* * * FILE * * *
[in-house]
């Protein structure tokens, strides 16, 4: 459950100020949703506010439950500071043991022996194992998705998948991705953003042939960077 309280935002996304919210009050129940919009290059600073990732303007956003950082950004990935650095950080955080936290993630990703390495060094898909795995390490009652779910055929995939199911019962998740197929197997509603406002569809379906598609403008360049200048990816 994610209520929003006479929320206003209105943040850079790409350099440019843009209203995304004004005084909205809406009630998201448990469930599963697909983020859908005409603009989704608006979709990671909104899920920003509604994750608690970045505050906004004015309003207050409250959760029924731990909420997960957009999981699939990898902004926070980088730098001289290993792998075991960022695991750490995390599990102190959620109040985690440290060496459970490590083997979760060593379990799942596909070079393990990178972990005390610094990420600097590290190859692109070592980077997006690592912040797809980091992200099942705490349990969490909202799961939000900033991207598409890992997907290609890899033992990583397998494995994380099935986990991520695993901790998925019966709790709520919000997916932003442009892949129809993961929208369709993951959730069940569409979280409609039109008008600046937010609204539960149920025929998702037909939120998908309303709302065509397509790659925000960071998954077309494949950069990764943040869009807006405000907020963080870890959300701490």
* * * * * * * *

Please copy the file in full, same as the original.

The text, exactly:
[in-house]
């Protein structure tokens, strides 16, 4: 459950100020949703506010439950500071043991022996194992998705998948991705953003042939960077 309280935002996304919210009050129940919009290059600073990732303007956003950082950004990935650095950080955080936290993630990703390495060094898909795995390490009652779910055929995939199911019962998740197929197997509603406002569809379906598609403008360049200048990816 994610209520929003006479929320206003209105943040850079790409350099440019843009209203995304004004005084909205809406009630998201448990469930599963697909983020859908005409603009989704608006979709990671909104899920920003509604994750608690970045505050906004004015309003207050409250959760029924731990909420997960957009999981699939990898902004926070980088730098001289290993792998075991960022695991750490995390599990102190959620109040985690440290060496459970490590083997979760060593379990799942596909070079393990990178972990005390610094990420600097590290190859692109070592980077997006690592912040797809980091992200099942705490349990969490909202799961939000900033991207598409890992997907290609890899033992990583397998494995994380099935986990991520695993901790998925019966709790709520919000997916932003442009892949129809993961929208369709993951959730069940569409979280409609039109008008600046937010609204539960149920025929998702037909939120998908309303709302065509397509790659925000960071998954077309494949950069990764943040869009807006405000907020963080870890959300701490």